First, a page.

Futility Report is out now through Debemur Morti Productions.

Facebook: http://www.facebook.com/whitewardofficial
Label: Debemur Morti Productions
For fans of: Ulver and Agalloch
Favorite song: Stillborn Knowledge

Fen – Winter (Atmospheric Black Metal)

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Named after a region in England called The Fens, Fen have since their formation in 2006 made a big name for themselves in the atmospheric black metal scene. The band members grew up in this mysterious landscapes, with marshes and wetlands, and this is where they’ve found the inspiration for their music. Winter is the bands fifth full-length release and it’s been three years since their latest masterpiece Carrion Skies.

Fen are one of those bands that brings you epic songs which, more often than not, goes past the ten minute mark. I know this isn’t for everyone just due to the length and you’re probably afraid that you will lose interest halfway through the song. I urge you not to let time be a factor for giving this one a miss, you owe it to yourself to get embraced by this cold and bleak winter that Fen offers you. It’s an album that should be experienced as a whole, which fans of Fen (and quite a few other atmospheric black metal bands) should know by now. It might not be an album where you turn on a song on your way to work which takes 5-10 minutes but see it as an audiovisual journey instead.

The Winter starts somewhat warm and gently. It’s that time of the year where you’re not entirely sure what to wear as the climate hasn’t truly become cold. Then the snapping cold hits and all of a sudden it’s a harsh icy landscape. This is portrayed in the opening song I: (Pathway) as the beginning of Winter is upon us. The songs smoothly transitions on the album, making this an even greater experience to the listener who wants to not only hear but to feel the Winter breeze.

In many ways this is the perfect way to give tribute for the ten years Fen have existed. It brings an interesting concept, with an atmosphere that’s fitting Winter and a journey in mysterious landscapes of darkness and sorrow. This is Fen at it’s finest and you should allow yourself to be absorbed and fully embrace this journey you’re about to take in the cold Winter. It captures the season from start to finish, ending with VI (Sight) that makes you feel that spring might even be coming soon.

Fen’s fifth full-length release Winter is out now through Code666 Records.

Facebook: http://www.facebook.com/fenofficial
For fans of: Agalloch and Alcest
Favorite song: V (Death)

The Great Old Ones – EOD: A Tale of Dark Legacy (Post-Black Metal)

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Sorry for no review yesterday, had a hangover of death after being on a Sonata Arctica concert and never really got into the mood of reviewing an album. I am now though and I continue with black metal because there’s just been so many good albums coming this year from that genre. Today is also an album I’ve had on my list for a long time but for some reason not got around to review it. The Great Old Ones is a French Post-Black Metal band that’s been going strong since they formed in 2009. EOD: A Tale of Dark Legacy is the bands third full-length following their best release Tekeli-li that got a lot of praise when it came out in 2014. Question is can they follow up on that success even with two out of five members being new (Charbonnier on bass and Edouard on guitar being new members)?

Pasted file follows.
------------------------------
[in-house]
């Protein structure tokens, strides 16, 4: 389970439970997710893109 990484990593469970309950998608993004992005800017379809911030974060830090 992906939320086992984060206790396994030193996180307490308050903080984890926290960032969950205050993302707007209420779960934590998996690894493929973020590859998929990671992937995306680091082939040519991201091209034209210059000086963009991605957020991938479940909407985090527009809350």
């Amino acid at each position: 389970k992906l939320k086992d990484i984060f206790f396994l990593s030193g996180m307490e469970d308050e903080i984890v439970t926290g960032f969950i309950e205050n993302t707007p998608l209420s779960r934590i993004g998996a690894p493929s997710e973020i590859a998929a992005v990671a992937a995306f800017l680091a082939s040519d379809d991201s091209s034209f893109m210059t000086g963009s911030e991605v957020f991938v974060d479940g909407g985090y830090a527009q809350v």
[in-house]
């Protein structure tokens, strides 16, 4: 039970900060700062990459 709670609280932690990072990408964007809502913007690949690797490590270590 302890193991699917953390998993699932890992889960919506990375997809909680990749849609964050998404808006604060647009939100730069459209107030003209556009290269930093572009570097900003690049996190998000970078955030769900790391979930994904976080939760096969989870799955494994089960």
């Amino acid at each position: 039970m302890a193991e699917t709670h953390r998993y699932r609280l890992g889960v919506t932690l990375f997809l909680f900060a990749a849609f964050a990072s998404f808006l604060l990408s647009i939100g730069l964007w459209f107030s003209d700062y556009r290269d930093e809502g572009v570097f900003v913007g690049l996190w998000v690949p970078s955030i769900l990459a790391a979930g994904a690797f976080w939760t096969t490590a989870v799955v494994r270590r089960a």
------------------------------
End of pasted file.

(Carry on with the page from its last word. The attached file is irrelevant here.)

For those of you who don’t know The Great Old Ones are very powerful deities (such as Cthulhu and Yig) in the H.P. Lovecraft universe which is also where the band takes its influences from when writing songs. As you may know by now I enjoy myself a good H.P. Lovecraft themed band, it’s dark, horrifying and perfect for the more evil metal bands to take influences from. Which is exactly how EOD: A Tale of Dark Legacy starts. Searching for R. Olmstead – Introduction gives you shiver down your spine with the classical horror themed music you remember as a kid watching old horror movies late at night without your parents knowing to then blast of into madness with The Shadow over Innsmouth. If H.P. Lovecraft made music this would be it.

The whole album feels like a horror movie with it’s dark and mystic atmosphere. The vocals are just as wicked as before and the instrumental part, which I was afraid wouldn’t have the same high level anymore, still got it. It seems my concern was unjustified. If you like The Great Old Ones earlier work then you will be pleased with this one too, in my opinion it might even be better than Tekeli-li (ask me tomorrow and I might say the oposite, both really good though). If you haven’t heard these French horror-loving deities before then now is the time.

The Great Old Ones third full-length EOD: A Tale of Dark Legacy is out now through one of the best labels out there Season of Mist.

Facebook: http://www.facebook.com/thegreatoldones
For fans of: Altar of Plagues and Deafheaven
Favorite song: In Shadow over Innsmouth

Lascar – Absence (Post-Black Metal)

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Lascar is a one man band from Chile made by Gabriel Hugo two years ago with Absence being Hugo’s full-length debut. The album is 34 minutes long and consists of four tracks. Abscene takes a very atmospheric post-black metal road and you can definitely draw influences towards Ghost Bath and Wayfarer in both the sound and lyrical theme. The cover art is great and a reproduction of “Sterbender Hirsch” (“Dying Deer”), the covert art straight away sets the tone for the album and what is to come. An emotional journey in the wilderness, much like Wayfarer’s Old Souls’s that I reviewed a couple months back.

Abscene leaves a lot of the work to the instrument parts and the vocals are quite distant but that just sets the whole nature theme more into light. Perfect album to dream away on, why not have it on while taking a long walk in the forest for the weekend? Or just put your earphones on, completely in your zone, and take that walk in your very own room.

Facebook: http://www.facebook.com/lascarmusic
For fans of: Ghost Bath and Wayfarer
Favorite song: Wilderness